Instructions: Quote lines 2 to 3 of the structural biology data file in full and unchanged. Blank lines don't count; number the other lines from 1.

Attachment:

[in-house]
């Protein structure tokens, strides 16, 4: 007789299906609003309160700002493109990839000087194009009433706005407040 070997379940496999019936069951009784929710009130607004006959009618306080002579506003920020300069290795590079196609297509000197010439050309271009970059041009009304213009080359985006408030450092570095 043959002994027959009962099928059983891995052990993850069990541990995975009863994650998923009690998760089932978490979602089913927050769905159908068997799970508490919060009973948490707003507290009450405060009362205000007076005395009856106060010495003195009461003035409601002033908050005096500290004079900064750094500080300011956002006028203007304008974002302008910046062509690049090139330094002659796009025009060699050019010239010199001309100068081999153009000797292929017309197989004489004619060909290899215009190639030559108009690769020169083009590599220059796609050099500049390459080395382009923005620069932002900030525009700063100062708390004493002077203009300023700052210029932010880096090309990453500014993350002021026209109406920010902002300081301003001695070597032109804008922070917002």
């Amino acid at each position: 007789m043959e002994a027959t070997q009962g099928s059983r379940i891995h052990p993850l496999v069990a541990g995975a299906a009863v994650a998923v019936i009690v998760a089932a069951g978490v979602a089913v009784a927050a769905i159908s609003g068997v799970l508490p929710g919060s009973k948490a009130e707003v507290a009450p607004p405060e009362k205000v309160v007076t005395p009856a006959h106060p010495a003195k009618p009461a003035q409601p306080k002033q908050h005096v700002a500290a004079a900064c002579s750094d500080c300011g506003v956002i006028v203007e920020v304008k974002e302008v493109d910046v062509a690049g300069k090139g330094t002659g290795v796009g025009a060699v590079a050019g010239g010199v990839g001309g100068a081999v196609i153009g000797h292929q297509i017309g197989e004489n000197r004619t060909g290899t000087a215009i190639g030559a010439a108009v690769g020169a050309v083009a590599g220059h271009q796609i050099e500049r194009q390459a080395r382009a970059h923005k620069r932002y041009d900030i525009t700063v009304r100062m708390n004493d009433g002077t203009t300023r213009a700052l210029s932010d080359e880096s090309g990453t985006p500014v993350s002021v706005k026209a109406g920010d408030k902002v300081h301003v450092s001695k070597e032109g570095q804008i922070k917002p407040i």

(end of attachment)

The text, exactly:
């Protein structure tokens, strides 16, 4: 007789299906609003309160700002493109990839000087194009009433706005407040 070997379940496999019936069951009784929710009130607004006959009618306080002579506003920020300069290795590079196609297509000197010439050309271009970059041009009304213009080359985006408030450092570095 043959002994027959009962099928059983891995052990993850069990541990995975009863994650998923009690998760089932978490979602089913927050769905159908068997799970508490919060009973948490707003507290009450405060009362205000007076005395009856106060010495003195009461003035409601002033908050005096500290004079900064750094500080300011956002006028203007304008974002302008910046062509690049090139330094002659796009025009060699050019010239010199001309100068081999153009000797292929017309197989004489004619060909290899215009190639030559108009690769020169083009590599220059796609050099500049390459080395382009923005620069932002900030525009700063100062708390004493002077203009300023700052210029932010880096090309990453500014993350002021026209109406920010902002300081301003001695070597032109804008922070917002």
């Amino acid at each position: 007789m043959e002994a027959t070997q009962g099928s059983r379940i891995h052990p993850l496999v069990a541990g995975a299906a009863v994650a998923v019936i009690v998760a089932a069951g978490v979602a089913v009784a927050a769905i159908s609003g068997v799970l508490p929710g919060s009973k948490a009130e707003v507290a009450p607004p405060e009362k205000v309160v007076t005395p009856a006959h106060p010495a003195k009618p009461a003035q409601p306080k002033q908050h005096v700002a500290a004079a900064c002579s750094d500080c300011g506003v956002i006028v203007e920020v304008k974002e302008v493109d910046v062509a690049g300069k090139g330094t002659g290795v796009g025009a060699v590079a050019g010239g010199v990839g001309g100068a081999v196609i153009g000797h292929q297509i017309g197989e004489n000197r004619t060909g290899t000087a215009i190639g030559a010439a108009v690769g020169a050309v083009a590599g220059h271009q796609i050099e500049r194009q390459a080395r382009a970059h923005k620069r932002y041009d900030i525009t700063v009304r100062m708390n004493d009433g002077t203009t300023r213009a700052l210029s932010d080359e880096s090309g990453t985006p500014v993350s002021v706005k026209a109406g920010d408030k902002v300081h301003v450092s001695k070597e032109g570095q804008i922070k917002p407040i």